When we reviewed the Zotac ZBox Nano AD12 Plus back in February we were impressed with its diminutive size and assortment of I/O ports but lamented the fact that you had to supply your own OS, keyboard, and mouse. We weren’t very impressed with its performance, either. With the ZBox Nano XS AD13 Plus you get the same processor configuration in an even smaller chassis, and slightly better performance thanks to the addition of a solid state drive. You still have to supply your own operating system and peripherals, though.
Design and Features
The AD13 Plus measures 4.1-by-4.1-by-1.5 inches (HWD) and weighs less than a pound (0.74 pounds), making it smaller than the ZBox Nano AD12 Plus by almost an inch and lighter by around 7.9 ounces. The basic design remains the same with a black plastic top and brushed silver sides. One corner of the top sports a small Zotac logo while the adjacent corner is home to an embedded LED power indicator. Once powered up, the lid glows with a bright green circle.
To get inside the Zbox you must loosen the four rubber feet/screws and remove the bottom cover. There isn’t much you can do in the way of expansion other than replacing the existing 2GB memory module with a higher capacity module (up to 8GB) and replacing the 64GB mSATA drive with a higher capacity mSATA drive. However, you can install the included VESA mounting plate if you want to mount the box on the back of a VESA-compliant HDTV or monitor.
The front-facing side holds a power switch, a 6-in-1 card reader slot, an eSATA/USB combo port, and two audio ports (headphone/SPDIF, microphone). The rear side panel contains two USB 2.0 ports, two USB 3.0 ports, a gigabit Ethernet port, an HDMI output, and the power jack. Gone is the DisplayPort input from the A12 model. Another HDMI port would be beneficial for connecting to multiple devices though.
In additional to the aforementioned VESA mounting plate the ZBox comes with a remote control for use with Media Center applications. An IR receiver is built in to the front of the ZBox but you also get a USB receiver that you can use if you decide to tuck the box away out of sight or mount it behind an HDTV. Also included are a power adapter, a driver disk, a USB Wi-Fi 802.11n adapter, a quick start guide, and a user guide. You have to supply your own mouse and keyboard, and you’ll have to install your own operating system on the solid state drive. Zotac covers the ZBox with a one year warranty.
The AD13 Plus is fueled by a 1.7GHz AMD E2-1800 dual-core CPU with an onboard AMD Radeon HD 7430 graphics controller, and 2GB of DDR3 system memory. Although these are the same exact components found on the A12, the A13 managed slightly better scores on our benchmark tests, with slightly being the operative word.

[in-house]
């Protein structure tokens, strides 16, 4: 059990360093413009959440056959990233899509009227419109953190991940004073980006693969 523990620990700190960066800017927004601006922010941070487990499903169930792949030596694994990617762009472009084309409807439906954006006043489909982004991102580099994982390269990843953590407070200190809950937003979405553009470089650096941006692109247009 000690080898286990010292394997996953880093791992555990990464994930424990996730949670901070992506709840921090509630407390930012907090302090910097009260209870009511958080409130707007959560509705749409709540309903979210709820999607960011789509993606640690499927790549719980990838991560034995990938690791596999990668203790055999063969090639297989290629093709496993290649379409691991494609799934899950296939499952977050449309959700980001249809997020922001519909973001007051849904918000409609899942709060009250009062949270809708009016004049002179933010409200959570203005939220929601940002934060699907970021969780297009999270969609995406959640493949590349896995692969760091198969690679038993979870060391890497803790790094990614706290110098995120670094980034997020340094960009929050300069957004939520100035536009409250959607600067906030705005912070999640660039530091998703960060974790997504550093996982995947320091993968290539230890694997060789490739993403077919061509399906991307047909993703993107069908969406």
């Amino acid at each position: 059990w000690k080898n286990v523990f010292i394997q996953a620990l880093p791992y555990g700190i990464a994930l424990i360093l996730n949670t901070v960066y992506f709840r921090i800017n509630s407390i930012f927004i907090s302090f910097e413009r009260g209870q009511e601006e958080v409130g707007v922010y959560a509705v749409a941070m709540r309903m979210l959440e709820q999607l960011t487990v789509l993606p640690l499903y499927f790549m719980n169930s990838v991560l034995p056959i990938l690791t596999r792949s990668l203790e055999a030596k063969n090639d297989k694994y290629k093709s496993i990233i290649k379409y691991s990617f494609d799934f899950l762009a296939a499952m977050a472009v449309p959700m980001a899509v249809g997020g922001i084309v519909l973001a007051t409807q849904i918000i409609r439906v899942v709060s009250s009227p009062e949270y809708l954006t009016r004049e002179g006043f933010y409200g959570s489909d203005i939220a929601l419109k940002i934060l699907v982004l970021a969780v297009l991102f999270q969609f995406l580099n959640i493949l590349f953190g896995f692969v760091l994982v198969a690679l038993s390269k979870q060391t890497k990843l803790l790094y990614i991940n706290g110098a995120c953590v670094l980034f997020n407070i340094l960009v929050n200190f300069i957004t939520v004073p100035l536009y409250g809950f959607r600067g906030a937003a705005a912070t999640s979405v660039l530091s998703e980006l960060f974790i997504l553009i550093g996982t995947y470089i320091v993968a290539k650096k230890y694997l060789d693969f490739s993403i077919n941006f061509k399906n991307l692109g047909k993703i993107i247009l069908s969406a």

Its PCMark 7 score of 1,681 was 641 points higher than the A12 but paled in comparison to the Intel Core i3-powered Intel NUC DC3217BY (3,704) and the Core i5-powered Giada i53 Mini PC (4,337).
Not surprisingly, results from the Cinebench R11.5 CPU test were similar. The A13 scored a lowly 0.70 but it did edge out the A12 (0.65). The Giada led the pack with a score of 2.17.
The A13 needed 6 minutes 21 seconds to complete our Handbrake encoding test, while the Intel NUC did it in 2:32. The ZBox A12 took a lengthy 6:41 seconds to complete the test.
The AD13 Plus’s poor showing on our productivity and multimedia tests comes as no surprise as this box is meant for HTPC (Home Theater PC) tasks like storing and playing video and music rather than encoding video and rendering 3D images.
The on-chip Radeon HD 7340 renders video just fine but you don’t want to press it into duty for 3D gaming. It managed just 7.6 frames per second (fps) on our medium quality Aliens vs. Predators test and 5.8 fps on the high quality test (you’ll want at least 30 fps for smooth game play). Results were similar on our Heaven gaming tests with scores of 6.3 fps (medium quality) and 1.9 fps (high quality).
You don’t get much in the way of computing power from the Zotac ZBox Nano XS AD13 Plus, but that’s not what this little box is about. It has more than enough chops to store and stream media, and it won’t take up much room in your entertainment center. Although its $300 price is affordable keep in mind that you’ll have to supply your own OS, keyboard, and mouse, which can drive the price up considerably (unless you decide to go the Linux route). If you want a more robust nettop, consider our Editors’ Choice, the Acer Revo RL100-UR20P. It’s more expensive but it comes with an OS pre-installed and ships with a keyboard and a mouse, and it has a Blu-ray drive.
|Processor Family||AMD E2|
|Graphics Card||AMD Radeon HD 7340|
|Storage Capacity (as Tested)||64 GB|
Copyright © 2012 Ziff Davis, Inc